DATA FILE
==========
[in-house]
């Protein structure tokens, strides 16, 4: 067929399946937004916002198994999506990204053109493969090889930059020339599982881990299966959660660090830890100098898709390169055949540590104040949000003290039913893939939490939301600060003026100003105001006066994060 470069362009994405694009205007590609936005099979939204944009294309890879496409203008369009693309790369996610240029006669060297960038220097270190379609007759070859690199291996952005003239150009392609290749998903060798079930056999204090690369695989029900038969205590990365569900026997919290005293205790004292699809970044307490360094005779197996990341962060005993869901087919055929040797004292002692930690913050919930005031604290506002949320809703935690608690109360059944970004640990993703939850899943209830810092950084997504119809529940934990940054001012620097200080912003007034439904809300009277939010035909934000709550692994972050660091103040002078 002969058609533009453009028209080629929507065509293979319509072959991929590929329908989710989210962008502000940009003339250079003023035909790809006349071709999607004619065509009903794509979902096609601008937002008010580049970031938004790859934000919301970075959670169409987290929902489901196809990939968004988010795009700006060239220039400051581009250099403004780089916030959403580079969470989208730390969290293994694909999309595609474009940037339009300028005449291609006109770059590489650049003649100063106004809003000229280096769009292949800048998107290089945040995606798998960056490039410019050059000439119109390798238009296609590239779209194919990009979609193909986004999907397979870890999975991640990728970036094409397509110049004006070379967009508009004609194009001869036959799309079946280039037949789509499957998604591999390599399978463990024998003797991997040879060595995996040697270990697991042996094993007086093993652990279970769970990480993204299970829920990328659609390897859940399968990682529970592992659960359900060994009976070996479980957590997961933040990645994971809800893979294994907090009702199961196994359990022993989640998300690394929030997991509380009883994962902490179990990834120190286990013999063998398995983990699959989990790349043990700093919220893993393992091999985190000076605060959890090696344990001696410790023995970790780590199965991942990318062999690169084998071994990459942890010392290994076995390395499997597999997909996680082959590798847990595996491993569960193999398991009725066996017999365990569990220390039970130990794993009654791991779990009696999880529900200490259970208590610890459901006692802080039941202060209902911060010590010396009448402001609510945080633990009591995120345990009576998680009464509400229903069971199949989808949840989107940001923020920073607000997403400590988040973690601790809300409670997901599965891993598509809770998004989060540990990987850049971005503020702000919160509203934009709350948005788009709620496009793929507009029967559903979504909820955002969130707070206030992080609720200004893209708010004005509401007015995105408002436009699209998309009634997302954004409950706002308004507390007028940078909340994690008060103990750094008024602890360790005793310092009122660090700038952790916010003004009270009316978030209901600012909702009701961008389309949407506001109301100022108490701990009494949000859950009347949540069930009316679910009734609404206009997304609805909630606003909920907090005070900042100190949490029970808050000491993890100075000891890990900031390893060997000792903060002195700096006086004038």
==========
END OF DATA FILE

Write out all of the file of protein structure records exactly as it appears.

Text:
[in-house]
């Protein structure tokens, strides 16, 4: 067929399946937004916002198994999506990204053109493969090889930059020339599982881990299966959660660090830890100098898709390169055949540590104040949000003290039913893939939490939301600060003026100003105001006066994060 470069362009994405694009205007590609936005099979939204944009294309890879496409203008369009693309790369996610240029006669060297960038220097270190379609007759070859690199291996952005003239150009392609290749998903060798079930056999204090690369695989029900038969205590990365569900026997919290005293205790004292699809970044307490360094005779197996990341962060005993869901087919055929040797004292002692930690913050919930005031604290506002949320809703935690608690109360059944970004640990993703939850899943209830810092950084997504119809529940934990940054001012620097200080912003007034439904809300009277939010035909934000709550692994972050660091103040002078 002969058609533009453009028209080629929507065509293979319509072959991929590929329908989710989210962008502000940009003339250079003023035909790809006349071709999607004619065509009903794509979902096609601008937002008010580049970031938004790859934000919301970075959670169409987290929902489901196809990939968004988010795009700006060239220039400051581009250099403004780089916030959403580079969470989208730390969290293994694909999309595609474009940037339009300028005449291609006109770059590489650049003649100063106004809003000229280096769009292949800048998107290089945040995606798998960056490039410019050059000439119109390798238009296609590239779209194919990009979609193909986004999907397979870890999975991640990728970036094409397509110049004006070379967009508009004609194009001869036959799309079946280039037949789509499957998604591999390599399978463990024998003797991997040879060595995996040697270990697991042996094993007086093993652990279970769970990480993204299970829920990328659609390897859940399968990682529970592992659960359900060994009976070996479980957590997961933040990645994971809800893979294994907090009702199961196994359990022993989640998300690394929030997991509380009883994962902490179990990834120190286990013999063998398995983990699959989990790349043990700093919220893993393992091999985190000076605060959890090696344990001696410790023995970790780590199965991942990318062999690169084998071994990459942890010392290994076995390395499997597999997909996680082959590798847990595996491993569960193999398991009725066996017999365990569990220390039970130990794993009654791991779990009696999880529900200490259970208590610890459901006692802080039941202060209902911060010590010396009448402001609510945080633990009591995120345990009576998680009464509400229903069971199949989808949840989107940001923020920073607000997403400590988040973690601790809300409670997901599965891993598509809770998004989060540990990987850049971005503020702000919160509203934009709350948005788009709620496009793929507009029967559903979504909820955002969130707070206030992080609720200004893209708010004005509401007015995105408002436009699209998309009634997302954004409950706002308004507390007028940078909340994690008060103990750094008024602890360790005793310092009122660090700038952790916010003004009270009316978030209901600012909702009701961008389309949407506001109301100022108490701990009494949000859950009347949540069930009316679910009734609404206009997304609805909630606003909920907090005070900042100190949490029970808050000491993890100075000891890990900031390893060997000792903060002195700096006086004038």